~1000 (western figure)















3G cellular


Base Station





40+ (limited throughput)


Fixed wireless









WiFi (mesh)

(802.11b example)

1-11 (raw, lower in practice)

Neighboring node







WiFi (access point)


Access point

~100 (no tower)








Base station







We see capital expenses are only a fraction of total monthly costs, especially for reasonable costs of capital (10-15% interest rates). Tongia [3] goes through the above exercise in detail for a particular technology (broadband over powerlines).

Given different design options and commercial choices providers can make, comparing technologies and providers is difficult at best, and meaningless in many cases. Once we determine the reasons for the varied (and high) costs, we can determine new designs and policies to reduce the costs of connectivity.

2.2.1     Policy and Add-on Distortions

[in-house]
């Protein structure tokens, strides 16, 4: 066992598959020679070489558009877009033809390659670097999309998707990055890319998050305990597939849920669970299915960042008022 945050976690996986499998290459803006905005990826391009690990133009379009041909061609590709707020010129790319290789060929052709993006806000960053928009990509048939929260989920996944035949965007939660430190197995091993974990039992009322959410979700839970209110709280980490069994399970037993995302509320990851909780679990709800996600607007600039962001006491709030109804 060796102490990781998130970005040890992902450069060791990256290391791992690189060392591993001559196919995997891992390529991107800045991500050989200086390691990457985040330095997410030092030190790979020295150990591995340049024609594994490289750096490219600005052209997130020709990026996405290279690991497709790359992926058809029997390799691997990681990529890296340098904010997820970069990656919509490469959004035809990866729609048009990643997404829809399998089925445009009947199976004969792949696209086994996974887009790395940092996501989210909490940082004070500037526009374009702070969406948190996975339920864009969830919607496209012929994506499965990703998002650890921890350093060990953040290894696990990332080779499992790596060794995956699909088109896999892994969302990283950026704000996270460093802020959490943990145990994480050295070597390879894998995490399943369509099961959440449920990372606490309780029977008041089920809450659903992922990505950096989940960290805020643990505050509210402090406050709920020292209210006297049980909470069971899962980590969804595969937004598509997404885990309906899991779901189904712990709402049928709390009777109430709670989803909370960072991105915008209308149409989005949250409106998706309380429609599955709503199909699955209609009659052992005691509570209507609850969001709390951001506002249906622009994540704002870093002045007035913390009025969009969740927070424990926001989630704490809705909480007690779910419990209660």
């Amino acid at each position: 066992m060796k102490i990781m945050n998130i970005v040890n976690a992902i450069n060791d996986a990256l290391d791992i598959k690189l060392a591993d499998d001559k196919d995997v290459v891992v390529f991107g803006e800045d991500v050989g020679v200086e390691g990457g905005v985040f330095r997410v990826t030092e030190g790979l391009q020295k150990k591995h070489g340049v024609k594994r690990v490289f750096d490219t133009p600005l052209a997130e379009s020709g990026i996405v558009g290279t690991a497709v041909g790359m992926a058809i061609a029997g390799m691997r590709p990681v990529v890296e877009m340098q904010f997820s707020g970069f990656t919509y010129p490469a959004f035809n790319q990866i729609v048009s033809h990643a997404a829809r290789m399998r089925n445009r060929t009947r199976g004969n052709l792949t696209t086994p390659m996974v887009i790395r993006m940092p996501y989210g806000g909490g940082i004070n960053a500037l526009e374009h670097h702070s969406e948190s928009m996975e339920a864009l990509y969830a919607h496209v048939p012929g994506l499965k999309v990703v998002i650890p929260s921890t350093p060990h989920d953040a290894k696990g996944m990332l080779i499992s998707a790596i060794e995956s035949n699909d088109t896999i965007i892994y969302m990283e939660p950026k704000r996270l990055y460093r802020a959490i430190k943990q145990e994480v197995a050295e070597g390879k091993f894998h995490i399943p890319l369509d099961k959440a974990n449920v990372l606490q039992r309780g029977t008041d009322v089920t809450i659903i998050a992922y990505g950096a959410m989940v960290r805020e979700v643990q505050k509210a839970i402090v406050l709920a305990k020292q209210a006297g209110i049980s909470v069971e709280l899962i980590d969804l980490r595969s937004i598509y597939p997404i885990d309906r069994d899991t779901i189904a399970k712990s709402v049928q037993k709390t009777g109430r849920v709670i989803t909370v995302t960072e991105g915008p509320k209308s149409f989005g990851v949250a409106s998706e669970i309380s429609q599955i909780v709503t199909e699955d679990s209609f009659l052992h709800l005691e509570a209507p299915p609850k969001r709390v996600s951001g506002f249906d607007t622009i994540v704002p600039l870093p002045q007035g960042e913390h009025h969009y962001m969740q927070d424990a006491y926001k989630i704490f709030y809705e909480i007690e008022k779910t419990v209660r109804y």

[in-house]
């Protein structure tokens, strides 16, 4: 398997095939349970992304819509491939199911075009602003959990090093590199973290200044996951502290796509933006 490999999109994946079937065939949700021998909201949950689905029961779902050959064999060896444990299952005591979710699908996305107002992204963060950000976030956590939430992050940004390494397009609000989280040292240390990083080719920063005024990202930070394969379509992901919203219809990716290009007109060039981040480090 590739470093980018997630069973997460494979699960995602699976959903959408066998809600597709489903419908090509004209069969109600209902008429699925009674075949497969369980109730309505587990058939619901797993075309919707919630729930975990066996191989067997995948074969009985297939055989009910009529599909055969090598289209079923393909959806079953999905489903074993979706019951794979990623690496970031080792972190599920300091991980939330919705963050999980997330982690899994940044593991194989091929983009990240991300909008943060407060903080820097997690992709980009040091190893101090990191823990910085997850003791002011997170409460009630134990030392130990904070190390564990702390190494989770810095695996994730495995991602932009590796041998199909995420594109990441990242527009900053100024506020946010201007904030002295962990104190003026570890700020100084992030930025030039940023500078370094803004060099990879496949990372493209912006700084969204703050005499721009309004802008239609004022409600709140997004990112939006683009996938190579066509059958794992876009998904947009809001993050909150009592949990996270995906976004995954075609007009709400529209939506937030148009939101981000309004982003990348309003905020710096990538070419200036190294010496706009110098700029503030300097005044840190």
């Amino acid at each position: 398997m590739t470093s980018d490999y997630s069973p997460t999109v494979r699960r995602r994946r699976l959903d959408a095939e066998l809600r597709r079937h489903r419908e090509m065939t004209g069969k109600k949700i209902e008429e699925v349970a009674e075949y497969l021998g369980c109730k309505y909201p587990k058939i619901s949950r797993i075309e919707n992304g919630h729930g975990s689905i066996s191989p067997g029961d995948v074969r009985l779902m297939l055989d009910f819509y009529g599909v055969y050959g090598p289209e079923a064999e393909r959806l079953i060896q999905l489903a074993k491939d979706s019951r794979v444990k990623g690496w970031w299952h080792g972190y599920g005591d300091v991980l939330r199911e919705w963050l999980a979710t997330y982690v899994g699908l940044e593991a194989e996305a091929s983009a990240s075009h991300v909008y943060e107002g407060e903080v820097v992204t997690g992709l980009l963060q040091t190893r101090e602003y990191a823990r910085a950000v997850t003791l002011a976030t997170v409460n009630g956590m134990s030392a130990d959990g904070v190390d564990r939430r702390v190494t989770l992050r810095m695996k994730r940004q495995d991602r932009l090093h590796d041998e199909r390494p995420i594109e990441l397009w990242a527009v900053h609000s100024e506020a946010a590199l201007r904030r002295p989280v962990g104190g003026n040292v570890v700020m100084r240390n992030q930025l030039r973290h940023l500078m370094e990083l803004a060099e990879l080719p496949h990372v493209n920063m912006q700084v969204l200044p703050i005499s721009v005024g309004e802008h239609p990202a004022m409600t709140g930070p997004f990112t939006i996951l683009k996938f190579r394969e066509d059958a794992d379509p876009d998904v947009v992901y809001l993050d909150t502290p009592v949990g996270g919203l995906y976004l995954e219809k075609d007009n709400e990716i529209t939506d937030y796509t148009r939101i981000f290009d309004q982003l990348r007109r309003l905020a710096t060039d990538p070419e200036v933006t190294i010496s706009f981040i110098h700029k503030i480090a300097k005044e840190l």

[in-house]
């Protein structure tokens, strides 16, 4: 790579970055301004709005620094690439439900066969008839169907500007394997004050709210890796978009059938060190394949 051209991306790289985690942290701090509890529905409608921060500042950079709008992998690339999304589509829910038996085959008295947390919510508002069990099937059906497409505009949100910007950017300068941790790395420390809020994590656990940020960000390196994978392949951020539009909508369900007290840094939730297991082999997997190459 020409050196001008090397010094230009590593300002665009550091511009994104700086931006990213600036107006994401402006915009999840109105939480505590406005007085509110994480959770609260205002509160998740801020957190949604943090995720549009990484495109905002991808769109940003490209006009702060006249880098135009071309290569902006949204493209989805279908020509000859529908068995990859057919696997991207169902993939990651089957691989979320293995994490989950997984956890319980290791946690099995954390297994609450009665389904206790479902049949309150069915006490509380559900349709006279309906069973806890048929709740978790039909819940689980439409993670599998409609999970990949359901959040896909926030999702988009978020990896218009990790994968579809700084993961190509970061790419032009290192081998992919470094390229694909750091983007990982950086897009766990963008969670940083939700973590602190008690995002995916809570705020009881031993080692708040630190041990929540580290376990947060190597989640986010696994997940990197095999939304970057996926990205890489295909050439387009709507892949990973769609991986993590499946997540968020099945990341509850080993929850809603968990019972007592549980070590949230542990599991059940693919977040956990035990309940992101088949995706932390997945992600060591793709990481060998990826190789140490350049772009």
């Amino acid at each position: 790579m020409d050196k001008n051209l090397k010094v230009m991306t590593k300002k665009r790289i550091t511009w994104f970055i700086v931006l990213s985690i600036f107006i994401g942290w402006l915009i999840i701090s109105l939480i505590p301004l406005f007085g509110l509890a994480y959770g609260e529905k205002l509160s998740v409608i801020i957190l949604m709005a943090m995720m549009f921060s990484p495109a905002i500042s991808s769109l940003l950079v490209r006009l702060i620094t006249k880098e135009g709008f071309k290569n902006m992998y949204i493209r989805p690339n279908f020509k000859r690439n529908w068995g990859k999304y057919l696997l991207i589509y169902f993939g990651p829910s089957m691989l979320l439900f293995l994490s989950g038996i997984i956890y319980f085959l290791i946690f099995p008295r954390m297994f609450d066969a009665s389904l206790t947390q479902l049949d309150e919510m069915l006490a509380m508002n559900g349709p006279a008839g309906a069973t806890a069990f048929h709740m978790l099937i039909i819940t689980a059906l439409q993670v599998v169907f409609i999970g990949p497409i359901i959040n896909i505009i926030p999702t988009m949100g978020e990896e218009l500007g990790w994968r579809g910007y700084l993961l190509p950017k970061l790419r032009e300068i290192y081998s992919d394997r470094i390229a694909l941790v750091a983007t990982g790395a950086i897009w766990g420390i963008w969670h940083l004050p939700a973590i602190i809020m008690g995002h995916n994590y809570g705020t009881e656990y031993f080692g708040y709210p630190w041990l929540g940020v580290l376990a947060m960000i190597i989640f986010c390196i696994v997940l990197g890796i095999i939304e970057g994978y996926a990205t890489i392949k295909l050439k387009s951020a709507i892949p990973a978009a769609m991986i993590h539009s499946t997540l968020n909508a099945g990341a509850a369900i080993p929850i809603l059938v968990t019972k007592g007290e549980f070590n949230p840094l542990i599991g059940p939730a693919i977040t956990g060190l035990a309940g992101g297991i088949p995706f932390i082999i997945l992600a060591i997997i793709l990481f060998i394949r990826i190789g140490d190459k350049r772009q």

Cost per user clearly depends on chosen technology, penetration level, user distribution, as well as factors outside the broadband domain, including availability of complementary infrastructure. A further distortion in access costs occurs when we consider how policies (especially governmental) lead to artificial increases in the cost of connectivity (or other ICT). If one starts with the equipment (hardware, software, and installation) for an ideal network (optimized for user conditions), there is an associated cost to end-users (which we can extrapolate from Table 1). Any policy decisions on top, for whatever reason, create additional costs, distortions, or rents. Below are policies I identify that make connectivity more expensive for the end-user (not in any particular order): ISP licensing fees, Spectrum, Rights of Way charges, Import Duties, User Taxes and Surcharges, Uplinking and interconnection restrictions, Limits on applications and services, Limits on sharing connectivity, Lack of clarity / consistency on “affiliate transactions”, Low density of target users, Design without scalability or upgrading possibilities, Proprietary or National-only standards, High costs of regulatory compliance, Higher failure rates and/or maintenance, High costs of capital.